Hazardous Climate Change Effects in a Conservative IPCC Report

Hazardous Climate Change Effects in a Conservative IPCC Report

The earth’s mean temperature has risen one degree Centigrade or 1.8 degrees Fahrenheit from the pre-industrial age in 1750.  The European and Paris Agreement goal has been only a total 1.5 degrees C rise, or only 0.5 degrees C more than at present, which is only 0.9 degrees F more.  The IPCC was charged to investigate how to get there, and what the climate consequences would be.  Since that is very hard to achieve, the IPCC also investigated another 1 degree C or 1.8 degree F rise.  Analyses have improved since the last IPCC report, and most older analyses had focused on 2100, when a total 4 degree C or so rise was predicted if there was no action.  Even meeting the current Paris commitments by countries will lead to a total 3 degree C rise by 2100.

The major news sources have all described some aspects of the 751 page report, but we will later try to add more in depth aspects from it, over some articles.  We start with a collage of the news reports.

The damage of not reaching the Paris goals according to the IPCC would cost $54 trillion at 1.5 degrees C, and $69 trillion at 2 degrees C.  At 1.5 degrees C, the US economy will decrease 4% in GDP.  At 2.0 degrees C, the decrease will be 4.5% in GDP.

According to a an earlier Stanford Report, the damages would be less at $30 trillion in worldwide damage at 2 degrees C, and $6 trillion in US economic damage. 

As we have described in other articles, Climate Action cities and businesses representing $6 trillion of the US economy are working toward the Paris goals.

In order to stop at the 1.5 degree C goal, there has to be a 45% reduction in CO2 emissions from 2010 by 2030.  After that, there has to be an almost 100% drop by 2050.  The US has dropped 14% in CO2 emissions from 2005.  Coal use, which currently provides 40% of world electricity, will have to drop to 1-7% by 2050.  Wind and solar, which create 20% of electricity today, will have to increase to as much as 67%.

The advantage of the 1.5 degree over the 2.0 degree C goals is that 420 million fewer people will be exposed to extreme heat waves, and 65 million fewer people will be exposed to exceptional heat waves.  In India and Pakistan, with the larger temperature increase, deadly heat waves will strike almost yearly.  With 1.5 degrees C, half as many people will suffer from lack of water.  There will also be fewer downpours and droughts.  Fewer people will suffer from lack of food.  Eventually, coral loss will go from 70-90% to >99% between the scenarios.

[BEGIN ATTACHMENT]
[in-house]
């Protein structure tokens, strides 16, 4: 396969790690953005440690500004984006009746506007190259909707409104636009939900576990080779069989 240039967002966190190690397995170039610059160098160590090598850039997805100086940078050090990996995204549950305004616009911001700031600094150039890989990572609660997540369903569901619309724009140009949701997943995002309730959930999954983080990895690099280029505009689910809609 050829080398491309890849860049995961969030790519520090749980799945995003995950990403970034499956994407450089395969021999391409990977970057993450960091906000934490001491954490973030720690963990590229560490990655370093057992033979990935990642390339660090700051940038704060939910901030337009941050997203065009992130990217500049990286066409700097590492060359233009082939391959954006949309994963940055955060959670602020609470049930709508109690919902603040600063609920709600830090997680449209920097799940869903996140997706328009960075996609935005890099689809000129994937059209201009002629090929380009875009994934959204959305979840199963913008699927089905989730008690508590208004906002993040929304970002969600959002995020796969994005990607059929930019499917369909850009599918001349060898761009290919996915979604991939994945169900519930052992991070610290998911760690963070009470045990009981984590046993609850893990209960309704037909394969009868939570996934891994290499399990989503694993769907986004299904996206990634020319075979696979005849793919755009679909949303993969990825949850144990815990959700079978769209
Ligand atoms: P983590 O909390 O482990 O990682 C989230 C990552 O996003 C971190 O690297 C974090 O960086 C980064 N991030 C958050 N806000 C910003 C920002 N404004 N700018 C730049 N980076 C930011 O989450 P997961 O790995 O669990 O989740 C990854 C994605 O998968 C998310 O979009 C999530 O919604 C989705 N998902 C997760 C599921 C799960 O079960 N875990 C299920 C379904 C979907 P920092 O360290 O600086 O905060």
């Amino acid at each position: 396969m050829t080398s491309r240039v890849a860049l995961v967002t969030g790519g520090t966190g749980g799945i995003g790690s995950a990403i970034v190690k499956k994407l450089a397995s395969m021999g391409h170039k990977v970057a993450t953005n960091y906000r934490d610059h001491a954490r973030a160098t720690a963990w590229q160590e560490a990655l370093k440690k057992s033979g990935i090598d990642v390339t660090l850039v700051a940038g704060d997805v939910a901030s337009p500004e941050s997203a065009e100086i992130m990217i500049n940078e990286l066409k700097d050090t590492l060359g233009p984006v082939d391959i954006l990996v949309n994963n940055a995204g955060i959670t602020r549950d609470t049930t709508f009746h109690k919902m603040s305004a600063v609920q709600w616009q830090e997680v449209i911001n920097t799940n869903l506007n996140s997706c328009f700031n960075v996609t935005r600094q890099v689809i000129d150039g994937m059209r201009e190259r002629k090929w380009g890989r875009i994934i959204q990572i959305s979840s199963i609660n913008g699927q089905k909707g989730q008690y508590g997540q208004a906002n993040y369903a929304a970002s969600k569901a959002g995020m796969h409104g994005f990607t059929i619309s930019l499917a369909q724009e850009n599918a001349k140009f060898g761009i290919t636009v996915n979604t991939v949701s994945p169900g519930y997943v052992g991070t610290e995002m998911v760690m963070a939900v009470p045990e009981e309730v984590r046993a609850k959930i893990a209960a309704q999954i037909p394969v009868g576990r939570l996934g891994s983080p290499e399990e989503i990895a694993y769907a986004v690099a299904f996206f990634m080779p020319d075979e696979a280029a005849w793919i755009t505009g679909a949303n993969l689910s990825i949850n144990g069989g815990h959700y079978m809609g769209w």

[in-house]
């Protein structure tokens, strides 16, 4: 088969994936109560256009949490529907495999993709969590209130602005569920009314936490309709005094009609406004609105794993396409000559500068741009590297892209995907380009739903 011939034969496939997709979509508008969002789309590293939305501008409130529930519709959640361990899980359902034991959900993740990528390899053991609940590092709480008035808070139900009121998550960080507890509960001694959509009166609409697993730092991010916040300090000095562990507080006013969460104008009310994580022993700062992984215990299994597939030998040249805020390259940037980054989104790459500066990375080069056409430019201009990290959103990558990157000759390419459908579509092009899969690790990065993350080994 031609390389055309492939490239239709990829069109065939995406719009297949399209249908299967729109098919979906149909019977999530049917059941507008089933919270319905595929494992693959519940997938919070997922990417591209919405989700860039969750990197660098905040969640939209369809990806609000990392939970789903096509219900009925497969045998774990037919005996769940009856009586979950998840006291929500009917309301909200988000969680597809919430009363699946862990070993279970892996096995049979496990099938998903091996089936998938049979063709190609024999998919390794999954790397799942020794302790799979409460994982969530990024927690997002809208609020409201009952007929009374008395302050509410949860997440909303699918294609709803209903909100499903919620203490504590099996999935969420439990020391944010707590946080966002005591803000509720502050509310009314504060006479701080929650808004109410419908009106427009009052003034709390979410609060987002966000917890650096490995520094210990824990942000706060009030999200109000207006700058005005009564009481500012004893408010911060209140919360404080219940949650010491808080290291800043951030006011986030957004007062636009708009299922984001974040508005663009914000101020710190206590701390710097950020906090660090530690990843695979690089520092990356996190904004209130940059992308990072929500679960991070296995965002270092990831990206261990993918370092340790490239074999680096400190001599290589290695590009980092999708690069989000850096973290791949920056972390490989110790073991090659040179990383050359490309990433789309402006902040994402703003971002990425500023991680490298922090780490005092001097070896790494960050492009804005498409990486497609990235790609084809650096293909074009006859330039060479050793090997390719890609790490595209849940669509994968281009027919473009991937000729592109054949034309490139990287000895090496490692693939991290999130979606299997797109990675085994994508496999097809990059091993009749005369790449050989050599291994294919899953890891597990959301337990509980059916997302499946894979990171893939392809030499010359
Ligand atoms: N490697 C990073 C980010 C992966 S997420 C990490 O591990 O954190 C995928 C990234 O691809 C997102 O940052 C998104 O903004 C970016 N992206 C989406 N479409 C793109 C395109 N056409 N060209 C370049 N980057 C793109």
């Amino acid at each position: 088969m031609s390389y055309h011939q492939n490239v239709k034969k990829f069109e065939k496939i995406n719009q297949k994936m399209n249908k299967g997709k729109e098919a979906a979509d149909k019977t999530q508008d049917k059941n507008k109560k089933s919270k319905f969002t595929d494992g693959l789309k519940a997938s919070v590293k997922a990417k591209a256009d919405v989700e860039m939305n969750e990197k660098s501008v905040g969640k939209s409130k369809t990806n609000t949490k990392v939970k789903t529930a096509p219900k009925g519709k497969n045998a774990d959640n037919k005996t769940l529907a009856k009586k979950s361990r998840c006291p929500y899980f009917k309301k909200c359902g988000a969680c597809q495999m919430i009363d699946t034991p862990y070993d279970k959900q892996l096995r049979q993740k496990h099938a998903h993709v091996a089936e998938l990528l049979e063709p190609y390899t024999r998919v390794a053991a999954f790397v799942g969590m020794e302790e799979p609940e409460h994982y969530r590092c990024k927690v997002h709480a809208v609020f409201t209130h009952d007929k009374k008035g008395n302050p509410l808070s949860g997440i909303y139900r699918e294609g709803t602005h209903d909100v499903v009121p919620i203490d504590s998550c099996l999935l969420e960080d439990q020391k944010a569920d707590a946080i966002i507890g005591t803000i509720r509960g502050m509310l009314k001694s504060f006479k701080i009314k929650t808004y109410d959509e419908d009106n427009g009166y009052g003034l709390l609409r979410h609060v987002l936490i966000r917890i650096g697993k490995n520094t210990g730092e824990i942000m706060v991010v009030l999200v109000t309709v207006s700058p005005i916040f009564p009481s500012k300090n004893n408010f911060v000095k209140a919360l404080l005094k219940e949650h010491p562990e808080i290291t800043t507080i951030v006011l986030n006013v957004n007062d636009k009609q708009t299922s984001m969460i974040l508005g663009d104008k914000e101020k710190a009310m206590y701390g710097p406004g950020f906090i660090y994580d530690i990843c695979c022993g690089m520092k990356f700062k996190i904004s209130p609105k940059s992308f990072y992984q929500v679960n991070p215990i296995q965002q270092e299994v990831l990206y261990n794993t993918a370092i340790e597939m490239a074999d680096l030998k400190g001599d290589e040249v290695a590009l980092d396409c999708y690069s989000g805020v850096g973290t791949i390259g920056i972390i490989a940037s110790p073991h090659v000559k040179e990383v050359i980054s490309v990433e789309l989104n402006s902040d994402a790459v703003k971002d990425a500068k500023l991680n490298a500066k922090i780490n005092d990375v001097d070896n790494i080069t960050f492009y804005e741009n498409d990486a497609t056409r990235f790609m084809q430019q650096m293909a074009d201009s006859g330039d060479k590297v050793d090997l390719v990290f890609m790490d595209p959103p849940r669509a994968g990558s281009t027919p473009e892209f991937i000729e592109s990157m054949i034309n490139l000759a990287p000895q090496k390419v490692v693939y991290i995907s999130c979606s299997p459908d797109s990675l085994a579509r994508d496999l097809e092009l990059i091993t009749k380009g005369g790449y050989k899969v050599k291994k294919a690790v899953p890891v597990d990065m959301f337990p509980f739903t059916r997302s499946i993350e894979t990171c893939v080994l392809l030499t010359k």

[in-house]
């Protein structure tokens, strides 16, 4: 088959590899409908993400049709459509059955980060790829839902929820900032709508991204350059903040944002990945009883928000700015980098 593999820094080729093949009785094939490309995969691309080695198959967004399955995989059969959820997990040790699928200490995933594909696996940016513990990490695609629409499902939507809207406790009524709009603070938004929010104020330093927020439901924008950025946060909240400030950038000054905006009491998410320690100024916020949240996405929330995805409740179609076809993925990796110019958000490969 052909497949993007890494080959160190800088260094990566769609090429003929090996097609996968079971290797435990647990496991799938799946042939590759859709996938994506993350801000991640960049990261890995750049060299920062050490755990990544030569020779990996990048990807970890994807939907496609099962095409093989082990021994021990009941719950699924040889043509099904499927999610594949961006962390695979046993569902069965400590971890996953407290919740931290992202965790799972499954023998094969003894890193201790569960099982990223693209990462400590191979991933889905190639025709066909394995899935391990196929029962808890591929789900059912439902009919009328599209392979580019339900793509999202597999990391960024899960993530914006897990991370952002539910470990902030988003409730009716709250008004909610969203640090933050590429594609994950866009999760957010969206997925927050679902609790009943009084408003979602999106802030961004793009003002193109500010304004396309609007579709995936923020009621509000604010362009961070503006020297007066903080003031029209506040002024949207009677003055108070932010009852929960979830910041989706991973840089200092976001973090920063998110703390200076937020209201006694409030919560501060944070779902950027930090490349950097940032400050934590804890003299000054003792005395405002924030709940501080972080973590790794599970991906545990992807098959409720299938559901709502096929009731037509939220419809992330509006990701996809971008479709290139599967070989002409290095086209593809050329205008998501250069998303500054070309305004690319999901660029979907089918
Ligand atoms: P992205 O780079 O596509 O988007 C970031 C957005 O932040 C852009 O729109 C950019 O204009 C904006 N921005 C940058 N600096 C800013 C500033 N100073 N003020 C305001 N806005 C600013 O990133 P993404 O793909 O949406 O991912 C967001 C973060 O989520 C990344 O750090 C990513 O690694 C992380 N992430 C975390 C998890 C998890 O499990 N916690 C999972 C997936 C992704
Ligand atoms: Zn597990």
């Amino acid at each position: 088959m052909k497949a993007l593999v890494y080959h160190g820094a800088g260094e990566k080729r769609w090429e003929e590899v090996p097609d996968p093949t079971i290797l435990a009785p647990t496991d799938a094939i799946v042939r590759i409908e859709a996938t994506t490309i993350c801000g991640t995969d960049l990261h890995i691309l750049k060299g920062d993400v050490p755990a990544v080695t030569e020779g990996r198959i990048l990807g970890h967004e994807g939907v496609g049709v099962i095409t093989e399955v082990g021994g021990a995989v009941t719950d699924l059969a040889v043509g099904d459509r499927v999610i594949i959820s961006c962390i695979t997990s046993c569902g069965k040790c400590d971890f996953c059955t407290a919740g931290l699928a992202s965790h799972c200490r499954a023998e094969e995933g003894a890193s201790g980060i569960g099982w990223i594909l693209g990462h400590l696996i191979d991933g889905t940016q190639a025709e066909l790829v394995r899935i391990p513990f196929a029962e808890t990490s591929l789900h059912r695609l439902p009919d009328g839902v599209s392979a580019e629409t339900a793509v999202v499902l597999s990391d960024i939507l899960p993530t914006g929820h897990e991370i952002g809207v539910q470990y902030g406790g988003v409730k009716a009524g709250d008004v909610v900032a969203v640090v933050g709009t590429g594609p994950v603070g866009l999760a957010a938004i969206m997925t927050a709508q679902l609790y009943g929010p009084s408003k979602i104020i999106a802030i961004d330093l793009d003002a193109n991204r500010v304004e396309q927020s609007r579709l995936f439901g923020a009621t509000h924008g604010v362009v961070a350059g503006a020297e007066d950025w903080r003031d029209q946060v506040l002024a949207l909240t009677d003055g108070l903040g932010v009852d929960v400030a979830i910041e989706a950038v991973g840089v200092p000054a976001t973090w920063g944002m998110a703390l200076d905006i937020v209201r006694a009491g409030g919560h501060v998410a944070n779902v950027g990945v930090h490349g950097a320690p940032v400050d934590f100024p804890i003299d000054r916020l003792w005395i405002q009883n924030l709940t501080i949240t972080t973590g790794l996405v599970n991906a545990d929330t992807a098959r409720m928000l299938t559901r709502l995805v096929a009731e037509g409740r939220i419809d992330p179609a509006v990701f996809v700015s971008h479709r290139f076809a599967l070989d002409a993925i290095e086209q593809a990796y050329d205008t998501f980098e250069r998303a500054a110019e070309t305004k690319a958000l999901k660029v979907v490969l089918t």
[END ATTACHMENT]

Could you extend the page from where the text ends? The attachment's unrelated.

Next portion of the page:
By 2100, sea level rise with 1.5 degrees C will be about a foot to two and a half feet, but with 2.0 degree C rise, will be 4 inches more.  That extra rise could expose 10 million more people to sea level rise.  Sea level rise will continue beyond 2100 in either scenario.  The rise to 1.5 degrees C may occur by 2040, and 50 million people will be exposed to increased coastal flooding.  This will occur in the United States, Bangladesh, China, Egypt, India, Indonesia, Japan, the Philippines, and Vietnam.

The sea level rise to 2100 will be 10% from Antarctica, 17% from Greenland, 25% from glaciers, and 40% from thermal expansion.  A tipping point in marine ice sheet melting in Antarctica, or Greenland Ice melting may occur between the two temperature increase scenarios.  That could result in meters of sea level rise over hundreds to thousands of years.  West Antarctica marine ice sheets rest on underwater land, so their melting increases sea level, and allows the glaciers behind them to flow faster to the sea.

All bad ocean effects of warming will increase with 2 degrees C over 1.5 degrees C, including ocean acidification, temperature increases, and effects on biodiversity, fisheries, and ecosystems.  More permafrost melting will occur.  An ice-free Arctic summer will increase from once per century to once per decade with the higher temperature scenario.

People subjected to risk and poverty could increase by several hundred million between the two scenarios.

While the temperature rise stated is always the global sea level average, that is determined by 71% of surface being over the ocean.  The warming over land is always higher.  In the Central North-America, the peak warming for the 1.5 degree C case is 2.65 degrees C for 2055-2066, dropping to 2.31 degrees C by 2100.  For the 2 degrees C case, the peak is about 2082-2090, when the Central North-America temperature is 3.18 degrees C, falling to 3.12 degrees C at 2100.  The 2.65 degrees C is an increase of 1.65 degrees C or 3.0 degrees F above today.  The 3.18 degrees C is an increase of 2.18 degrees C or 3.9 degrees F above today.

The IPCC has a short press report.  Then there is a 33 page Summary for Policy Makers, which includes, with every statement, added likelihood ratings, and references to the full report.  Finally, the full report of 751 pages is in five chapters with supplemental material.  Out of all of that, they only make five multiple graph figures available for posting into blogs.  The report was written and edited by 91 scientists from 40 countries, based on 6,000 studies. 

About Dennis SILVERMAN

I am a retired Professor of Physics and Astronomy at U C Irvine. For a decade I have been active in learning about energy and the environment, and in lecturing and attending classes at the Osher Lifelong Learning Institute (OLLI) at UC Irvine.
This entry was posted in Clean Energy, Climate Change, Climate Science, Coal, Coastal Flooding, Fossil Fuel Energy, Global Climate Action Summit, Greenhouse Gas Emissions, Laguna Beach Flood Levels, Mayor's Climate Action Plan, Ocean Acidification, Paris Climate Accord, Paris Climate Agreement, US Climate Mayors. Bookmark the permalink.

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